We declare that the splendor of the world has been enriched by a new beauty: the beauty of speed.
– F.T. Marinetti, The Futurist Manifesto
The revolutionary contingent attains its ideal form not in the place of production, but in the street, where for a moment it stops being a cog in the technical machine and itself becomes a motor (machine of attack), in other words a producer of speed.
– Paul Virilio, Speed and Politics
What is at stake in our world today? Should we align ourselves with what one Japanese poet sang: “I pray for the music of the citizens walking.” Is this it? Movement, speed, the future as the force of acceleration? Has accelerationism become the order of the day? Maybe we need something on the order of what Mark Fischer describes, quoting Deleuze and Guattari’s Anti-Oedipus: “Not to withdraw from the process, but to go further, to ‘accelerate the process,’ as Nietzsche put it: in this matter, the truth is that we haven’t seen anything yet.” Against all those like the Italian Autonomists who as Bifo Berardi (After Future) remarks that the ’future is over’ we should think differently.1 But to give him his due, Berardi was not speaking of temporality, but of ‘psychological perception’, which ‘emerged in the cultural situation of progressive modernity, the cultural expectations that were fabricated during the long period of modern civilization…”(AF 18). So it is against ‘progressive modernity’ that he speaks of future as progressive, as some unending temporal order of succession as a radical Enlightenment Project projected into an endless future of possibility and hope. He says this is over, caput, dead and buried amid the wastelands of modernity strewn around us on this dying earth we all inhabit.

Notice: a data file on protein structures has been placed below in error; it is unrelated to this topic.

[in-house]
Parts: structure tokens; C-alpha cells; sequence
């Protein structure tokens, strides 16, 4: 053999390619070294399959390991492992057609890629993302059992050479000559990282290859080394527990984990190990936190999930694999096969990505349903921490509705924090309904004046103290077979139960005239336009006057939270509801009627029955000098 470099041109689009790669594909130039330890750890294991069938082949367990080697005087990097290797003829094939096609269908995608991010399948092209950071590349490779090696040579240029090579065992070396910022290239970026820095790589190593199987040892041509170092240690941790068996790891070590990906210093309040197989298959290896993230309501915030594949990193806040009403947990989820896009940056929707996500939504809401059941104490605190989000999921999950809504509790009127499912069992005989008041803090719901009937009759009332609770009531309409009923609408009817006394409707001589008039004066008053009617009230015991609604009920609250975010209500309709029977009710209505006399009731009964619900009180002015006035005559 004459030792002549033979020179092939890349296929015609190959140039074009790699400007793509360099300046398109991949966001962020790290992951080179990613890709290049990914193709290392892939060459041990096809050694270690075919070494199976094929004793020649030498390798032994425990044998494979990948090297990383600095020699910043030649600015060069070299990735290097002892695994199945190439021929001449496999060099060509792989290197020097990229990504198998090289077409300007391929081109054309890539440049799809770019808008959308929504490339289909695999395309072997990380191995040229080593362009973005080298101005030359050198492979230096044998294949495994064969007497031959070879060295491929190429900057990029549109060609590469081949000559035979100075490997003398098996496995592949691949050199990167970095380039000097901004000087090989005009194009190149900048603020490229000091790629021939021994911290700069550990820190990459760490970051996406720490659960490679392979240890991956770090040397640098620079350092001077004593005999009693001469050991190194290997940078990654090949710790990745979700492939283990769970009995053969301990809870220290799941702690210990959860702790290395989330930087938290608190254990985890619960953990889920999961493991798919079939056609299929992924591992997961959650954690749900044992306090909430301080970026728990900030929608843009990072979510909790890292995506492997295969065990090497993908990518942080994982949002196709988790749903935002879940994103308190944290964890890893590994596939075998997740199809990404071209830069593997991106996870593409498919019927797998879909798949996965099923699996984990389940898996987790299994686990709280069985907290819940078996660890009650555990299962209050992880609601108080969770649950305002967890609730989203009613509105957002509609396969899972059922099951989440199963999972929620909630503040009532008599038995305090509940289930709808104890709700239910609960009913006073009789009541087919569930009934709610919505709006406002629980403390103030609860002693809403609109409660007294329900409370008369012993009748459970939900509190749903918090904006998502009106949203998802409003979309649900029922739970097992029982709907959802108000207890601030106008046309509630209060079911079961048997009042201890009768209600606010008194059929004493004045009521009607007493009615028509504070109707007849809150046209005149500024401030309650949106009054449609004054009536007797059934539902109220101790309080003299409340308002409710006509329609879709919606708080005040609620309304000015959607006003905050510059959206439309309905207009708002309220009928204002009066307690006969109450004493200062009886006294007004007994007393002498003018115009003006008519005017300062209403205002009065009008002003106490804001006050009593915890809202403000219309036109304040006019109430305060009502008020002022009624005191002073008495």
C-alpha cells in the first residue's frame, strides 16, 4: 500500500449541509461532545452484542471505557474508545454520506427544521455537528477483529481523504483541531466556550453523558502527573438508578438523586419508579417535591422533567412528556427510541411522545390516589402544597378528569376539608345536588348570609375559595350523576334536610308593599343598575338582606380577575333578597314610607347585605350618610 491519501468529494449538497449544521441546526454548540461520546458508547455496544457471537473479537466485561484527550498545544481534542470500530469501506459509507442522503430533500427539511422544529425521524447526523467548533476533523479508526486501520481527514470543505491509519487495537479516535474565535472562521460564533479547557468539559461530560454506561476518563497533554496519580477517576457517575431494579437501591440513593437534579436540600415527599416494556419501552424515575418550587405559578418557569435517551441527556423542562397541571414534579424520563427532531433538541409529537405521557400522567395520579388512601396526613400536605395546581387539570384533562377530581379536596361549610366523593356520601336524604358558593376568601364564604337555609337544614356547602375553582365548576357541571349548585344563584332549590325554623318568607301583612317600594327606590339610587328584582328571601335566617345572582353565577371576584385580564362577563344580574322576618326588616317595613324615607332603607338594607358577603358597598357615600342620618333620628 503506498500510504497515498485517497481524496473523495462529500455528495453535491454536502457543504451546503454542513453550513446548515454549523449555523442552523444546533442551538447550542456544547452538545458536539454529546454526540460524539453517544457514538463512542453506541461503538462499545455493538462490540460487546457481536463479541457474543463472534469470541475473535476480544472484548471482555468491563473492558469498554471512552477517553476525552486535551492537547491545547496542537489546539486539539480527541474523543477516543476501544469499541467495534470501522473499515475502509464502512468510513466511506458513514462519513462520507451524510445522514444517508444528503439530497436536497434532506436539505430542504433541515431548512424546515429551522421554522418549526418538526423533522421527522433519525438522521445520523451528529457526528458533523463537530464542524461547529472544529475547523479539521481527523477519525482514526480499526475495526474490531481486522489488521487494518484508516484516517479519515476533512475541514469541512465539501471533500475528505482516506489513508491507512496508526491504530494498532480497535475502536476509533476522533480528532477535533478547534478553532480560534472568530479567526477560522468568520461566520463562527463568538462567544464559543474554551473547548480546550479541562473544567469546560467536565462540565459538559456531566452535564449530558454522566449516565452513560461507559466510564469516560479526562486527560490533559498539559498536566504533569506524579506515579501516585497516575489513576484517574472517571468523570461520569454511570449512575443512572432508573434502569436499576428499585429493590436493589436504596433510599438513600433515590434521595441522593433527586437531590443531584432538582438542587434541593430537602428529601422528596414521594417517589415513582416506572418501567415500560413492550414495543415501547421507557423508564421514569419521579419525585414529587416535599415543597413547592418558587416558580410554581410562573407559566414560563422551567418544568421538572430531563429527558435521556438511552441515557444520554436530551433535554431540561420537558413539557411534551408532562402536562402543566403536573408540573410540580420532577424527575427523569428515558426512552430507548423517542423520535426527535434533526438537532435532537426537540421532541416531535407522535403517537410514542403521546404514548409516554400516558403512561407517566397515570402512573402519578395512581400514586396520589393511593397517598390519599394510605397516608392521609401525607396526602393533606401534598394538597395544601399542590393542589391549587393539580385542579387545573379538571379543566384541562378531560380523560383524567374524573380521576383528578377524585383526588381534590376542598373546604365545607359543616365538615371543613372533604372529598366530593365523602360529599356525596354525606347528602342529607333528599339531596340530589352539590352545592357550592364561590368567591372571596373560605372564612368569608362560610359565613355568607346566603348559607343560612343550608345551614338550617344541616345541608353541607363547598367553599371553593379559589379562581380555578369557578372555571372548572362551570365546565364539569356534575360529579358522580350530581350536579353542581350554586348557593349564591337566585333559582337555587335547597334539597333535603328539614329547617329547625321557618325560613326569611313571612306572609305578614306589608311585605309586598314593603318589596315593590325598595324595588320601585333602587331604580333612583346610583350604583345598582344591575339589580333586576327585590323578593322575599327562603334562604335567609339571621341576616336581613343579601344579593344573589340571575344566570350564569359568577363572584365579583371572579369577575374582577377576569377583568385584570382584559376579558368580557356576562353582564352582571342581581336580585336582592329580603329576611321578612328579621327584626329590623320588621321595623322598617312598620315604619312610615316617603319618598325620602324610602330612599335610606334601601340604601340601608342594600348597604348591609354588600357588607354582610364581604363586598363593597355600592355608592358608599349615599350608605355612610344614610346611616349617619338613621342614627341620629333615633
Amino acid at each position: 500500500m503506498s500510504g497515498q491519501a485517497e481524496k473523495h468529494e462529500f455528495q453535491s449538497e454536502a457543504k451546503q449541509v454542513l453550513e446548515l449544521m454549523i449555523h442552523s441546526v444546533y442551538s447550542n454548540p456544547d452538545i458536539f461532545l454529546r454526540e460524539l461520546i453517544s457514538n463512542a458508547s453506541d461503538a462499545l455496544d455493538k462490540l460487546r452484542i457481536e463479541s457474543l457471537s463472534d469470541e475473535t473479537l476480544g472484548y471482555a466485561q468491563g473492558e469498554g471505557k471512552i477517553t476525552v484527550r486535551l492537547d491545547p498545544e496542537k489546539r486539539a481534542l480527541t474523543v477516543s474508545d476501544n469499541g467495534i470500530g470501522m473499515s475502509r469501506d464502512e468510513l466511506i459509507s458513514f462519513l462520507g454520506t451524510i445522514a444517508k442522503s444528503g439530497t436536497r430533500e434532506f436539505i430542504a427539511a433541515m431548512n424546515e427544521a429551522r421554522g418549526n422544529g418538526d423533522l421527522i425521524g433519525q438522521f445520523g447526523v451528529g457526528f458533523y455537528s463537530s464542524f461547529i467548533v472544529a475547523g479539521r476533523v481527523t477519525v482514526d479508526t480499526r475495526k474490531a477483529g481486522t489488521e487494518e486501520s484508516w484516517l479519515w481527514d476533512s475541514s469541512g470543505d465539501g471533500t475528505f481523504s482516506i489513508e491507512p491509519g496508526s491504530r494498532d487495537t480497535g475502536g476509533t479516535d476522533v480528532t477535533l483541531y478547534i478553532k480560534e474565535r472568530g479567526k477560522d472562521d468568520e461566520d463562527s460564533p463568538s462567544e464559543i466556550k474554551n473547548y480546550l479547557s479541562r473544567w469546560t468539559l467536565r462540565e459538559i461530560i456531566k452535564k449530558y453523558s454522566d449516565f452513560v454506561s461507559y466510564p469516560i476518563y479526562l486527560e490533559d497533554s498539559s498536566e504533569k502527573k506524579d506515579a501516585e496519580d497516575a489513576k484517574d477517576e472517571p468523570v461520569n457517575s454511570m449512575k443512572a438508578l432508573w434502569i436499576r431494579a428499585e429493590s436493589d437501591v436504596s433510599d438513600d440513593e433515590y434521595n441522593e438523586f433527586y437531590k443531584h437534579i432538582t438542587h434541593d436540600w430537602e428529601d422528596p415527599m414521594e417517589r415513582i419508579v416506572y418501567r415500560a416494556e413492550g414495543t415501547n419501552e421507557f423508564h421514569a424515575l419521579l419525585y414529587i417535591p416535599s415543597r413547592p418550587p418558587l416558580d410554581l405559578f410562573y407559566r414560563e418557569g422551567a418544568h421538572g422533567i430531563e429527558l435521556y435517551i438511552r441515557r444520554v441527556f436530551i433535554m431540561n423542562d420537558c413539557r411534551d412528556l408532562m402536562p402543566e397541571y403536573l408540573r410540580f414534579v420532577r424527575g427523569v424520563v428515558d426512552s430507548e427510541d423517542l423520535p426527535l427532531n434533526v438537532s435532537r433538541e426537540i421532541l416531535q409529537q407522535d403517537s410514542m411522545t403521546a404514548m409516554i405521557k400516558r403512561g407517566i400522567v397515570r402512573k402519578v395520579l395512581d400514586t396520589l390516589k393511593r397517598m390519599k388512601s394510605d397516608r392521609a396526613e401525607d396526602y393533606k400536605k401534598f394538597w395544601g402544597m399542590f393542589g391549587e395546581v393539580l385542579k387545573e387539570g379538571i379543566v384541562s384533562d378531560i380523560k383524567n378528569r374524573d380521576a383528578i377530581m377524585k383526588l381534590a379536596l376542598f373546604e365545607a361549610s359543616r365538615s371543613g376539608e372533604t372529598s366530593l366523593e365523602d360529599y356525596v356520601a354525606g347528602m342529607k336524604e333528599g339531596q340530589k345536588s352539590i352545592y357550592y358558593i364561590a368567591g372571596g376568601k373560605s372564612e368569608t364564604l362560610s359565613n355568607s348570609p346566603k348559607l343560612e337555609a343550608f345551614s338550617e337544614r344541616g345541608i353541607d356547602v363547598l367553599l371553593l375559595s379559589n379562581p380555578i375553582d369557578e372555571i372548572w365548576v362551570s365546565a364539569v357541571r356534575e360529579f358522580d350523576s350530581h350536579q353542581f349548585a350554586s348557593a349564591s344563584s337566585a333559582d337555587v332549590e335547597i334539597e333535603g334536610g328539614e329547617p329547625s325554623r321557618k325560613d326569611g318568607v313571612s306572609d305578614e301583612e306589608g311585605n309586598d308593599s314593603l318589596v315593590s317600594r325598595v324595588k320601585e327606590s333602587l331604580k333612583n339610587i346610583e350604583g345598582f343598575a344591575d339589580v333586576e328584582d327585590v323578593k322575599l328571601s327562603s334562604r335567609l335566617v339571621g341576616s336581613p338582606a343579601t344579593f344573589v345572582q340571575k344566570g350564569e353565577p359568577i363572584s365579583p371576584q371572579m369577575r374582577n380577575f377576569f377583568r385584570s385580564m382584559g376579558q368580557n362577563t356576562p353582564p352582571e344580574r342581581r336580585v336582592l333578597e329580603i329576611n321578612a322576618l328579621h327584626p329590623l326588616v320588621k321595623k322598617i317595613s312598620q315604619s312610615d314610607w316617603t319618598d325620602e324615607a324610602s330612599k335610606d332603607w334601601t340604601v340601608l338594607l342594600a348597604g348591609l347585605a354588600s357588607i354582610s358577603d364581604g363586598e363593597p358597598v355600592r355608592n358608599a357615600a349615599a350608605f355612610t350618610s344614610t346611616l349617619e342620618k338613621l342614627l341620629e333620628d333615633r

Nick Land was one of the first to take up the battle cry of accelerationism. For him it was all about thanatropics: ”labour is far harder to control than the live stuff was, which is why the enlightenment project of interring gothic superstition was the royal road to the first truly vampiric civilization, in which death alone comes to rule” (TA, p. 79). Continuing his inquisition he remarks, echoing Nietzsche: